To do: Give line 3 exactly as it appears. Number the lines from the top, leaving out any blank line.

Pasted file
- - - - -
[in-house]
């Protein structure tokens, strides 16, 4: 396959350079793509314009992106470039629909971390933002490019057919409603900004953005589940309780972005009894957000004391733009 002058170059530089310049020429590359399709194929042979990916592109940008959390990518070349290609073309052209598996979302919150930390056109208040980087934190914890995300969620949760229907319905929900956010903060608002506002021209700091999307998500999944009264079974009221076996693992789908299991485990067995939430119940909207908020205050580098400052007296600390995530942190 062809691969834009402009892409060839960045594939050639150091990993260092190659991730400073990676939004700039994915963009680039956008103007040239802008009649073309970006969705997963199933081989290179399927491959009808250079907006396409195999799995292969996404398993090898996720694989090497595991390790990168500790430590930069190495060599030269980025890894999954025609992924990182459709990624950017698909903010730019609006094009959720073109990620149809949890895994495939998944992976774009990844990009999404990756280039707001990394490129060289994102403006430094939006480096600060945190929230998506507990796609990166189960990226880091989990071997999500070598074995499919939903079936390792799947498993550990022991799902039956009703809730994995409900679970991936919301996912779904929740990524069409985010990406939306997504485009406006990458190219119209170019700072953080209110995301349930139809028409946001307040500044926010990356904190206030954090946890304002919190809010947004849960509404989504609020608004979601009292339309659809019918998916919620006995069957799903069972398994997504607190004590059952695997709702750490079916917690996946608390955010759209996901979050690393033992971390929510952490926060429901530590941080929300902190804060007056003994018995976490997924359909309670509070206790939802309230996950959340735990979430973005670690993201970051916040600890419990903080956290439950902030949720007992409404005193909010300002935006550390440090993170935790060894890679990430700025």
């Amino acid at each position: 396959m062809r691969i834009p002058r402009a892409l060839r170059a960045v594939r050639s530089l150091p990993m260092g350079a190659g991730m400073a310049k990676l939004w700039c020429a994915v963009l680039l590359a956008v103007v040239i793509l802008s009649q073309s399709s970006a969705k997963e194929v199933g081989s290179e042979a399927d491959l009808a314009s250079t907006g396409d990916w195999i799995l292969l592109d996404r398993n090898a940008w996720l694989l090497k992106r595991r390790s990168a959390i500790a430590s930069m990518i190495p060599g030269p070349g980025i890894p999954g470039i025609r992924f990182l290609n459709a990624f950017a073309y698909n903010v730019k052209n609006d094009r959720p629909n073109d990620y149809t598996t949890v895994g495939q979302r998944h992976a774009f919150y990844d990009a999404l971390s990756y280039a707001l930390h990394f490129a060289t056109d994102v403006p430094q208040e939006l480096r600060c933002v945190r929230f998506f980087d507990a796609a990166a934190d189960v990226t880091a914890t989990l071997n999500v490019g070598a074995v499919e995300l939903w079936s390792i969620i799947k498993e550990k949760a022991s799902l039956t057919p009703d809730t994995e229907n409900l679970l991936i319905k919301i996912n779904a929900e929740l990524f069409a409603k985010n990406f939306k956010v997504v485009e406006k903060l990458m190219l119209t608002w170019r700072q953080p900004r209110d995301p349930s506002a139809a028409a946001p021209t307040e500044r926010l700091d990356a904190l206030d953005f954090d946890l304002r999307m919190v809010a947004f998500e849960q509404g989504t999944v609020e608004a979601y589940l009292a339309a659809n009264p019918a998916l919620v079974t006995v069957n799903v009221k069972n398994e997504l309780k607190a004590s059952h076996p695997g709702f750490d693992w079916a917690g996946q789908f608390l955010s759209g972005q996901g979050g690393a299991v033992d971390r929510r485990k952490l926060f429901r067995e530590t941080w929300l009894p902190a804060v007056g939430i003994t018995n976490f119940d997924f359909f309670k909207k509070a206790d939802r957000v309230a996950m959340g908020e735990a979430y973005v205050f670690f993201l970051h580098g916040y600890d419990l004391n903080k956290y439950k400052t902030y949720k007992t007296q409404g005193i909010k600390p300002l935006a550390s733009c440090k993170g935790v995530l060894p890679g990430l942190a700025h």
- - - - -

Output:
């Amino acid at each position: 396959m062809r691969i834009p002058r402009a892409l060839r170059a960045v594939r050639s530089l150091p990993m260092g350079a190659g991730m400073a310049k990676l939004w700039c020429a994915v963009l680039l590359a956008v103007v040239i793509l802008s009649q073309s399709s970006a969705k997963e194929v199933g081989s290179e042979a399927d491959l009808a314009s250079t907006g396409d990916w195999i799995l292969l592109d996404r398993n090898a940008w996720l694989l090497k992106r595991r390790s990168a959390i500790a430590s930069m990518i190495p060599g030269p070349g980025i890894p999954g470039i025609r992924f990182l290609n459709a990624f950017a073309y698909n903010v730019k052209n609006d094009r959720p629909n073109d990620y149809t598996t949890v895994g495939q979302r998944h992976a774009f919150y990844d990009a999404l971390s990756y280039a707001l930390h990394f490129a060289t056109d994102v403006p430094q208040e939006l480096r600060c933002v945190r929230f998506f980087d507990a796609a990166a934190d189960v990226t880091a914890t989990l071997n999500v490019g070598a074995v499919e995300l939903w079936s390792i969620i799947k498993e550990k949760a022991s799902l039956t057919p009703d809730t994995e229907n409900l679970l991936i319905k919301i996912n779904a929900e929740l990524f069409a409603k985010n990406f939306k956010v997504v485009e406006k903060l990458m190219l119209t608002w170019r700072q953080p900004r209110d995301p349930s506002a139809a028409a946001p021209t307040e500044r926010l700091d990356a904190l206030d953005f954090d946890l304002r999307m919190v809010a947004f998500e849960q509404g989504t999944v609020e608004a979601y589940l009292a339309a659809n009264p019918a998916l919620v079974t006995v069957n799903v009221k069972n398994e997504l309780k607190a004590s059952h076996p695997g709702f750490d693992w079916a917690g996946q789908f608390l955010s759209g972005q996901g979050g690393a299991v033992d971390r929510r485990k952490l926060f429901r067995e530590t941080w929300l009894p902190a804060v007056g939430i003994t018995n976490f119940d997924f359909f309670k909207k509070a206790d939802r957000v309230a996950m959340g908020e735990a979430y973005v205050f670690f993201l970051h580098g916040y600890d419990l004391n903080k956290y439950k400052t902030y949720k007992t007296q409404g005193i909010k600390p300002l935006a550390s733009c440090k993170g935790v995530l060894p890679g990430l942190a700025h």